# How to use Newton's method to find the roots of an oscillating polynomial?

Use Newton’s method to find the roots of $32x^6 − 48x^4 + 18x^2 − 1 = 0$ accurate to within $10^{-5}$.

Newton's method requires the derivative of this function, which is easy to find. Problem is, there are several roots near each other: These roots are so close that they seem to prevent Newton's method from working correctly, but I don't know why. How to modify the method so that it still works in this case? And how to code this modified method (in Matlab) so that the algorithm find these roots efficiently?

Here you go:

alpha = 0.05;
NM = @(x,f)x-alpha*prod(([1,0]*f([x,1;0,x])).^[1,-1]);
f = @(x)32*x^6-48*x^4+18*x^2-x^0;
x = 0.5;
eps = 1;
while eps > 1e-5
xn = NM(x,f);
eps = abs(xn-x);
x = xn;
end
[x f(x)]


I caution you to not turn in this code to your professor. He will probably ask you how it works.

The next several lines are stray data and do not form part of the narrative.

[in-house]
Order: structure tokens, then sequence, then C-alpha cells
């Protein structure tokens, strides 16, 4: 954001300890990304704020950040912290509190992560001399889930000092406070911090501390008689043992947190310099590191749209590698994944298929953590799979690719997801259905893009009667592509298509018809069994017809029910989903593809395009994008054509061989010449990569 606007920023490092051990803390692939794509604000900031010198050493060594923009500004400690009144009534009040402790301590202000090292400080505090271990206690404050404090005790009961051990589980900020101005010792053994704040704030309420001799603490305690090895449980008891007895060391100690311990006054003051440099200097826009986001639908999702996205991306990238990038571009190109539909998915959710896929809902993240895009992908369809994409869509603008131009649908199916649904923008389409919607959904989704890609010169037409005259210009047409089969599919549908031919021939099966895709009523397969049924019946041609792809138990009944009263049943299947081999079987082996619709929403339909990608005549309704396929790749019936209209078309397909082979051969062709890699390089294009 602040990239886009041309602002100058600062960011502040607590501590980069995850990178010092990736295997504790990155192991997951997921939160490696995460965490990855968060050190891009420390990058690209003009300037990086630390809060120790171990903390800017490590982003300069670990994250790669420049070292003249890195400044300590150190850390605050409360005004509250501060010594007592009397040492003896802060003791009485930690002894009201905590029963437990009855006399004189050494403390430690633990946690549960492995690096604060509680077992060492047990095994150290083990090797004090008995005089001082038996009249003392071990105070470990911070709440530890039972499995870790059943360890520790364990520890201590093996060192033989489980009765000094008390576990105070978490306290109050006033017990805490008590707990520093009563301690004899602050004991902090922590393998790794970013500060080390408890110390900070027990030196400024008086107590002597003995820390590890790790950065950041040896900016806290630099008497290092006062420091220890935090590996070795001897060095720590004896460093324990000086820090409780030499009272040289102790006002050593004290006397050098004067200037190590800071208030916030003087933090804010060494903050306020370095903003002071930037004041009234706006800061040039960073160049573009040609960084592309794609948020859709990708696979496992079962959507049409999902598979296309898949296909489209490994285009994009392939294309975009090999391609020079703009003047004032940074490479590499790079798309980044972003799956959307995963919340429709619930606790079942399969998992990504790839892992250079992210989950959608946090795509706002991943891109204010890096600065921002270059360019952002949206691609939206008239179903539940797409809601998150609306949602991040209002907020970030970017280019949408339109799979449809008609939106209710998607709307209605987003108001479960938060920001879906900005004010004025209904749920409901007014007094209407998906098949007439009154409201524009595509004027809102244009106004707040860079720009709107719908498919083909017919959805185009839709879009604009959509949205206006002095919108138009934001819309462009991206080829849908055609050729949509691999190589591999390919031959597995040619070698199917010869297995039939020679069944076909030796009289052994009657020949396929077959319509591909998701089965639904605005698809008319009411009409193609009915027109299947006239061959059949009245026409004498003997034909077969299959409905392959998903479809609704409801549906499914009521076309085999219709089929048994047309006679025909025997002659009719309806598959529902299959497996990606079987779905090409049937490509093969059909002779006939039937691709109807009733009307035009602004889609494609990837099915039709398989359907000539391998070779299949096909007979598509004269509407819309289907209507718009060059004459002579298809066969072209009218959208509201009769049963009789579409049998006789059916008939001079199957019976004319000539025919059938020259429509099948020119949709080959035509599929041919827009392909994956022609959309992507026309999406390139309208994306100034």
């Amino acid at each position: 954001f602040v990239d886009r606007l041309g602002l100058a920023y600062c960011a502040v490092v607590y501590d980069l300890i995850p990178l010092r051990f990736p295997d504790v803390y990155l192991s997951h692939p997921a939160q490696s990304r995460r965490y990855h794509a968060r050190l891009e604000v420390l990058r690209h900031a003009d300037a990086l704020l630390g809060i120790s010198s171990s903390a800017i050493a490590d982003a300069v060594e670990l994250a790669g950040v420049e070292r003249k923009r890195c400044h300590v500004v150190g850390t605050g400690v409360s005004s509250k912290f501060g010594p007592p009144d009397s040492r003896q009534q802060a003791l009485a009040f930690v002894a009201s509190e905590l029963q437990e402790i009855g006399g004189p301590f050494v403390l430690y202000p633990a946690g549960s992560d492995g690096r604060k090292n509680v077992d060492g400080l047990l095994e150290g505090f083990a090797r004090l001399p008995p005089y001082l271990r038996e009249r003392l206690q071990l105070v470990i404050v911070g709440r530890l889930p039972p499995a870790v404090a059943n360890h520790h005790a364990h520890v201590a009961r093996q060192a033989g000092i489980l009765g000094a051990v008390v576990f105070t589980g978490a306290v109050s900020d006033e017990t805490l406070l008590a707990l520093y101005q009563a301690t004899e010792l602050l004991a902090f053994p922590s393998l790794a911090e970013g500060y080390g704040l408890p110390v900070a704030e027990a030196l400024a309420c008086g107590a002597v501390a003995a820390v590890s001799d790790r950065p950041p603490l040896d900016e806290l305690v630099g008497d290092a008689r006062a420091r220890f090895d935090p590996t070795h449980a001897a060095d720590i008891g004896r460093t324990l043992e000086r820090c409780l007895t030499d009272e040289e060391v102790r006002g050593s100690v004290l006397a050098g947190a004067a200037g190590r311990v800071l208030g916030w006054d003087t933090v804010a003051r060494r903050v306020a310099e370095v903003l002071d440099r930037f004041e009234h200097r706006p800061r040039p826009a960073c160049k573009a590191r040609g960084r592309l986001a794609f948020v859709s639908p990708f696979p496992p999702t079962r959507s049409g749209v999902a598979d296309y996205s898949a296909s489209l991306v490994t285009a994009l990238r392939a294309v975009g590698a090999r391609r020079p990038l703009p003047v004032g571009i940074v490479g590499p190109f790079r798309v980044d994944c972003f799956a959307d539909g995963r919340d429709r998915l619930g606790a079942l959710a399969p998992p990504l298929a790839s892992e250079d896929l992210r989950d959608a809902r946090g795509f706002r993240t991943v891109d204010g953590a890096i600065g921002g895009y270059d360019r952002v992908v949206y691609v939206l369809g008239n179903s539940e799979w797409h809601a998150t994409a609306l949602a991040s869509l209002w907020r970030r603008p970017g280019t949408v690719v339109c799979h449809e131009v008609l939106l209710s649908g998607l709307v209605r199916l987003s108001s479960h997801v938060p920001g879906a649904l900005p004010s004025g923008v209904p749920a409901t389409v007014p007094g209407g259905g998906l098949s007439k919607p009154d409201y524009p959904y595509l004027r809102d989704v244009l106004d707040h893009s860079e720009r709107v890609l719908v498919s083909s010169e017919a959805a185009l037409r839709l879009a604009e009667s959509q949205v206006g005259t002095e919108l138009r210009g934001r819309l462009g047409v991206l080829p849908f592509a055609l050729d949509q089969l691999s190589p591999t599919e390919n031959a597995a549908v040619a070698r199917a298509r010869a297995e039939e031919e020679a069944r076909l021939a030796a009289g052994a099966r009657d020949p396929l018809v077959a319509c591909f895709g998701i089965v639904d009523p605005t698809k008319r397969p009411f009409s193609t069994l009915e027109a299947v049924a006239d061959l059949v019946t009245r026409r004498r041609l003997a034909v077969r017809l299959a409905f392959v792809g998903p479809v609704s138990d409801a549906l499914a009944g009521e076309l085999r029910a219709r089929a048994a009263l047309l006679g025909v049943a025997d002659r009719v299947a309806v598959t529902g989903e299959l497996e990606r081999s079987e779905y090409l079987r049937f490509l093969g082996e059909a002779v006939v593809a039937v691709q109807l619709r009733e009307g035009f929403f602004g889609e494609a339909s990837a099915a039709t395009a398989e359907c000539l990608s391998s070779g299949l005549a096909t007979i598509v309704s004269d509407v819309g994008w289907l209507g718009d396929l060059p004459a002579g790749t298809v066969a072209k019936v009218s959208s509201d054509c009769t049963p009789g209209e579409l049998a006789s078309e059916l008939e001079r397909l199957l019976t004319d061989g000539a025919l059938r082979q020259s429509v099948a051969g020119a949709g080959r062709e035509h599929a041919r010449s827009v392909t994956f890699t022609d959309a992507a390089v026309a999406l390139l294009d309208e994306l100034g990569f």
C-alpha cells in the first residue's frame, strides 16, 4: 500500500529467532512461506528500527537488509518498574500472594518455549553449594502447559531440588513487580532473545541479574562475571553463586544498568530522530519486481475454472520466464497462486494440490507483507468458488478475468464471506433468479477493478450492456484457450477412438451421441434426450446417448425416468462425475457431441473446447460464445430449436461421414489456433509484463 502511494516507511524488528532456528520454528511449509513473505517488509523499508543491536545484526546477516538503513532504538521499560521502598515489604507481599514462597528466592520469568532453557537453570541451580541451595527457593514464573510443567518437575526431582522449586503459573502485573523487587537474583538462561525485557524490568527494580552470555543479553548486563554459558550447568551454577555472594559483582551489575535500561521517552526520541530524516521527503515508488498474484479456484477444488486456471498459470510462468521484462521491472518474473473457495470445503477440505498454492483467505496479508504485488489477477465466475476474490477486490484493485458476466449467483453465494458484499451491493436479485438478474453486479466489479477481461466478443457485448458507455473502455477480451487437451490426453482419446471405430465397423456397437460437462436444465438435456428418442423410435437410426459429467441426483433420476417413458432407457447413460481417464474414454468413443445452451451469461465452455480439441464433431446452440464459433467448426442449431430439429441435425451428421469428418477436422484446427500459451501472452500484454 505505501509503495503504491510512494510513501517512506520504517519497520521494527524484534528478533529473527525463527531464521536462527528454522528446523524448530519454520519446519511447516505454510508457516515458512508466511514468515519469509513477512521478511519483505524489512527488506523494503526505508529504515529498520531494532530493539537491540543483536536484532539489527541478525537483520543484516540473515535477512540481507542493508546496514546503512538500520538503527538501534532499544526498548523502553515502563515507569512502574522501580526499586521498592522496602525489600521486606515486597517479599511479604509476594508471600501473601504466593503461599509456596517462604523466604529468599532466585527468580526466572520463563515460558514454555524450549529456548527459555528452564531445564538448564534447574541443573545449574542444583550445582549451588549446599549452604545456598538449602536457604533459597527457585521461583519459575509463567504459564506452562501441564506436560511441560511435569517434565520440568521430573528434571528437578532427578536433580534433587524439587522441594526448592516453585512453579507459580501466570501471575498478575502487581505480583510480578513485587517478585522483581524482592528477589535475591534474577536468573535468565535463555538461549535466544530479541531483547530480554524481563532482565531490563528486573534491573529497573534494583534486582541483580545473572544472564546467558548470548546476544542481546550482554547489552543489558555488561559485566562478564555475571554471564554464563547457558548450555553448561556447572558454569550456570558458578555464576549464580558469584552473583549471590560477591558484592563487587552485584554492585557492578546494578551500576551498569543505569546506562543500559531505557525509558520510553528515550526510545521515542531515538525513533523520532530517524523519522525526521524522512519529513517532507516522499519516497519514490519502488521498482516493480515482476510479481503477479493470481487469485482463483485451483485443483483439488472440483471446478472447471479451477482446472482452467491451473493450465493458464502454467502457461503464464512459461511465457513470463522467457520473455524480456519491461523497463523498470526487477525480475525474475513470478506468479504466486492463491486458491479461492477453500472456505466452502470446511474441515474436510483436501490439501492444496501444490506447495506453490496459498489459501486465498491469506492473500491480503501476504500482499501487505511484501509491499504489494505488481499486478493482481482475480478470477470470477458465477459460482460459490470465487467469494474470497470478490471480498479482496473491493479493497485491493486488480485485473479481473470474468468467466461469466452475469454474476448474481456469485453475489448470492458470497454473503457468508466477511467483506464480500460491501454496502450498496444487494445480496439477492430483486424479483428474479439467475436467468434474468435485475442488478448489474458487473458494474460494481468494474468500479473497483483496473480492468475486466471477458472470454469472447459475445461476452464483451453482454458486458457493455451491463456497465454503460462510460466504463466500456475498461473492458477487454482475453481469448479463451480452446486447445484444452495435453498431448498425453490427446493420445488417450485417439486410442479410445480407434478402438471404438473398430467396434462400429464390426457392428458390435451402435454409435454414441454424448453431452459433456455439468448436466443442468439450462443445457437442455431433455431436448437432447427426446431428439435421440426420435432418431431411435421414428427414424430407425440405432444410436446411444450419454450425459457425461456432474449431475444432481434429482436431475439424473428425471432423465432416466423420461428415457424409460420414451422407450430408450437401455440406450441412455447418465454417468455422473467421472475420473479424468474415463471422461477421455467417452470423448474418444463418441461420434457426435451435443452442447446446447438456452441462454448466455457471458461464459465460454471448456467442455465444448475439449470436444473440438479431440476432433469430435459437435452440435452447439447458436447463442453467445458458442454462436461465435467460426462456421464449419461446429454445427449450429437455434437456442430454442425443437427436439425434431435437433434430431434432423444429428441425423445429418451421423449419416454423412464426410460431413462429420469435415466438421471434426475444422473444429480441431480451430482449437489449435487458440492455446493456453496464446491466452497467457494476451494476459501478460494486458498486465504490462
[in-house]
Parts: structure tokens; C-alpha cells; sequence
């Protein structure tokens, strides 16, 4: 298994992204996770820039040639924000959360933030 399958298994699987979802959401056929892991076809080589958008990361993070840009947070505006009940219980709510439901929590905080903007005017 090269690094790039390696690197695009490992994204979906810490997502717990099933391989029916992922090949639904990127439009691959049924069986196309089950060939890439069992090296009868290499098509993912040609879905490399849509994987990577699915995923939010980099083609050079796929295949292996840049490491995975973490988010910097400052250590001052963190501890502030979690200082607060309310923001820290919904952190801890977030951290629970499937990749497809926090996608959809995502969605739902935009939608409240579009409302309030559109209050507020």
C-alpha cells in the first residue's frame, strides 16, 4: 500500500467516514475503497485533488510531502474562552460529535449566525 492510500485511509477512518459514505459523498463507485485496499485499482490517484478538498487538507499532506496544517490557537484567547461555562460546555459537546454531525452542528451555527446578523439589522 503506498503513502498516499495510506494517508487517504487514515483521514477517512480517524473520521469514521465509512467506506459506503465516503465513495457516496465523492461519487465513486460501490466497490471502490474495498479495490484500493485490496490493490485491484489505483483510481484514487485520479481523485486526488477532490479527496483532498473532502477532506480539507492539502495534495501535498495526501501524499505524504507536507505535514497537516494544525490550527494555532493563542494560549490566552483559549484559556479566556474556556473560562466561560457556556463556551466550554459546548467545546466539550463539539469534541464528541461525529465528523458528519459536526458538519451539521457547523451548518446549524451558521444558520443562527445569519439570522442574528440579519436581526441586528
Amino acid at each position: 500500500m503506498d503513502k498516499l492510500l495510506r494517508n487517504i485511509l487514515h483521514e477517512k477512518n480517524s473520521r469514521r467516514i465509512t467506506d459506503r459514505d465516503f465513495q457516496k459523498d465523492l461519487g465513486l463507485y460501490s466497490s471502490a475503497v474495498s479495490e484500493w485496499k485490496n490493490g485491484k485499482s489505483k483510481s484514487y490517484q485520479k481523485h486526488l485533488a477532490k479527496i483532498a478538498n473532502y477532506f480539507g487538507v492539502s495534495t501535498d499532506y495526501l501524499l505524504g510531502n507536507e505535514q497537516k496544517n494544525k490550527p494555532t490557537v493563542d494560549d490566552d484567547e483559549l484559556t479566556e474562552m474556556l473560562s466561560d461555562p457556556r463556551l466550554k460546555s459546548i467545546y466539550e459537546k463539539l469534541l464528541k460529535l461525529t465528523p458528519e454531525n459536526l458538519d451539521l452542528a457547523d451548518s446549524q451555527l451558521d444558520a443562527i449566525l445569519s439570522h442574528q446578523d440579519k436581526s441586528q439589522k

I provide this so that you may see how the method works. However, the underlying mechanics of how this particular code works are somewhat complicated and likely beyond your level. You will have to write your own function. If you turn this in, and the professor reviews your code, I guarantee you will get penalized for plagiarism.

In an earnest attempt at an answer, the above code includes one trick.

An iteration of Newton's method looks like this:

$$x_{n+1} = x_n - \frac{f(x_n)}{f'(x_n)}.$$

However, if we plot our polynomial, we find that it oscillates somewhat like a sine wave centered at $x=0$. This causes a unique behavior of Newton's method: each projection of the slope throws the value to another part of the wave, and you get a "back and forth" action.

In order to accommodate this, we add a scaling parameter, $\alpha$:

$$x_{n+1} = x_n - \alpha\frac{f(x_n)}{f'(x_n)}.$$

Setting this scaling parameter such that $0 < \alpha < 1$ attenuates the effect of the slope. This slows down the convergence, but it ensures that we don't project "too far" ahead and get caught in an infinite loop.

Examine the difference between alpha = 0.05 and alpha = 1.

• @Dmoreno Thanks for the reminder on the terminology :) Every time I encounter this, I think back to my Russian professor, who simply called it "dis little alfa". – Emily Sep 17 '14 at 15:51